Considering the popularity of YA series Divergence and Hunger Games, I thought it would be fun to review a novel, I feel, does the dystopian universe so much better, The Giver.
Published many, many, many years before either Divergence or Hunger Games, The Giver, by Lois Lowry, tells the story of a boy, Jonas, who lives in a society apart from the rest of the world. In this society, there are strict rules regarding behavior, ceremonies for every milestone, and one man who alone bares the memories and pain they cannot know–the Giver.
When Jonas is selected to become the next giver, he is unaware of the responsibility of knowing colors, temperatures, and emotions. Through his lessons, he realizes how dangerous his society really is and eventually makes his escape.
This novel is usually taught to middle school-aged children because of the reading level and themes. Even with the delicate writing, some of the themes can be heavy. The author masterfully tackles difficult subjects such as infanticide, sexuality, and death. She also does an amazing job creating a believable dystopian society.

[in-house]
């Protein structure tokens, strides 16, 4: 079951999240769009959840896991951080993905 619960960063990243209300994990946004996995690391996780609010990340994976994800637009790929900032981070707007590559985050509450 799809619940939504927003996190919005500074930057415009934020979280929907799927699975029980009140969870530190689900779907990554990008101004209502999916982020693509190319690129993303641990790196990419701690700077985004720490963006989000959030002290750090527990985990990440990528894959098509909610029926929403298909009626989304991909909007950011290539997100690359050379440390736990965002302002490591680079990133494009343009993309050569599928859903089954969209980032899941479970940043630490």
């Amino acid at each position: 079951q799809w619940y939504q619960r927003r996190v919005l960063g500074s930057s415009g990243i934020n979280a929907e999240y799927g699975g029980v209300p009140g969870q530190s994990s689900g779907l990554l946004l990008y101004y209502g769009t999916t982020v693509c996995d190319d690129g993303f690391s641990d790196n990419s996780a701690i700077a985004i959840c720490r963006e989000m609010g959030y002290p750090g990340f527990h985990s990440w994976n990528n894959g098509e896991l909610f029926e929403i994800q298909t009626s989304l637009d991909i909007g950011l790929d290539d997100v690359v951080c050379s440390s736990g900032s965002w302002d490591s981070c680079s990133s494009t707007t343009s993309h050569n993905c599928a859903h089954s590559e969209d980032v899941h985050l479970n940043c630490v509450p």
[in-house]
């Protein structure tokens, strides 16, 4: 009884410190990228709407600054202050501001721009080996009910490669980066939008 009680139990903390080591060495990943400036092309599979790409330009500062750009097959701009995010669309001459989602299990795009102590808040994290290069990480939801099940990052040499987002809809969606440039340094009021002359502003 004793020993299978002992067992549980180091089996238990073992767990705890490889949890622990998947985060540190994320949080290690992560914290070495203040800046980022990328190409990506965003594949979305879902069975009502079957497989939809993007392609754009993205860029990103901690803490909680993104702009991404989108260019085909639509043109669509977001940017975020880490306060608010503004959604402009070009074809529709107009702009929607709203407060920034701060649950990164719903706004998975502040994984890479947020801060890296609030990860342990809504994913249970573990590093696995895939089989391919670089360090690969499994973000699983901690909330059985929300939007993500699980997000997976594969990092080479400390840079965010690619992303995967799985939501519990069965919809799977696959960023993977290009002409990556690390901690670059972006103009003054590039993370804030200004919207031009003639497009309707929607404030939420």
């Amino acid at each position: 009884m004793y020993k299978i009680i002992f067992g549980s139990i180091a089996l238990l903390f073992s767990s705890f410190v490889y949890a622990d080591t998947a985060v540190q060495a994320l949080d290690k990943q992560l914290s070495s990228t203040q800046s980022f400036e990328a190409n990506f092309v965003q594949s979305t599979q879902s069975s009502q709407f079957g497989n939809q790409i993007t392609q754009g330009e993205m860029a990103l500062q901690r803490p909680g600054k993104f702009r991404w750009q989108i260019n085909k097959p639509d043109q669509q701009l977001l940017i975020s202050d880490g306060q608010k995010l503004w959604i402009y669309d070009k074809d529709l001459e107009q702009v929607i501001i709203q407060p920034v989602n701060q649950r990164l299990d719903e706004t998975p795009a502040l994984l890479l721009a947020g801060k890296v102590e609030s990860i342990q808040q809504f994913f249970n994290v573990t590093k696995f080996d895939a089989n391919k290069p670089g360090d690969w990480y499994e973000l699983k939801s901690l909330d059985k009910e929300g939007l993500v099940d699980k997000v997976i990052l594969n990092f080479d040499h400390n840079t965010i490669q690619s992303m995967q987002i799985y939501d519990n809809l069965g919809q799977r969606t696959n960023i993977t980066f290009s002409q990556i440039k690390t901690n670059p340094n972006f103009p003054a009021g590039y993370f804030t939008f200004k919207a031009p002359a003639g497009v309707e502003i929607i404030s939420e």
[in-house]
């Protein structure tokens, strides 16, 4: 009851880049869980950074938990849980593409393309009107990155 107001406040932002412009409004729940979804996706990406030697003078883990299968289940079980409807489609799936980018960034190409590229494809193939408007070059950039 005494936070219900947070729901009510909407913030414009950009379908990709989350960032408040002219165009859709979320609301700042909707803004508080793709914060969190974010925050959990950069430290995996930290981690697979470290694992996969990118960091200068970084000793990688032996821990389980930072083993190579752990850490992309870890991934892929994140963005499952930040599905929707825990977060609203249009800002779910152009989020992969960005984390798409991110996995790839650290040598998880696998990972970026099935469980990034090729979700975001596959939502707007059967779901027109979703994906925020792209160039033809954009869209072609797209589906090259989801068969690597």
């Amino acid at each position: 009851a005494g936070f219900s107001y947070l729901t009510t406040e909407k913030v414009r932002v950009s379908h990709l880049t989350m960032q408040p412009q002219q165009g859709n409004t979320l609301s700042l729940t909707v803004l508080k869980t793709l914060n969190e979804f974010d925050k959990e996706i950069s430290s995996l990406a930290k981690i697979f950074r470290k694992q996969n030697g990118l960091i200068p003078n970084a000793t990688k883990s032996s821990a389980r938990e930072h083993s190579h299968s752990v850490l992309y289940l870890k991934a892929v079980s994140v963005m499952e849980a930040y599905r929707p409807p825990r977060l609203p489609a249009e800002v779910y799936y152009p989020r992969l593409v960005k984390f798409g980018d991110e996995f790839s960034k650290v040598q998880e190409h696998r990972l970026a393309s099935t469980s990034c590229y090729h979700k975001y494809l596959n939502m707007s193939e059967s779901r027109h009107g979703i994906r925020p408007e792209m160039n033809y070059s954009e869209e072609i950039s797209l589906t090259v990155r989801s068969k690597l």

For me, the newer novels did not execute this as well. Don’t get me wrong, I like both novels. They are creative and fun to read; however, the authors fail to properly create believable universes. In order to read both novels, I had to swallow what little background information the authors provided. I know these are character-driven stories, but set-up is still essential to a good novel.
There is also the subject of theme. After reading both novels, I had no idea what I was supposed to gain by reading these novels other than entertainment. What were they trying to say about society? Were they trying to say anything at all? Honestly, I didn’t feel like they did, which is a shame, since these books are geared to older audiences, they could have said a lot.
Overall, I prefer Lois Lowry’s alternative society to the latter’s dystopian universes. She just nailed it; whereas the others fail to fully utilize their playground. Again, not trying to put down the newer novels, but when compared to their predecessor, they just don’t hold up.
My advice: read them all! Seriously. Then, go watch the movies. Even The Giver has a movie adaptation coming out soon, though I strongly encourage you to read the book first as I assume the movie will not do it justice.
I hope you enjoyed April’s book review. In May, I’ll be reviewing something humorous.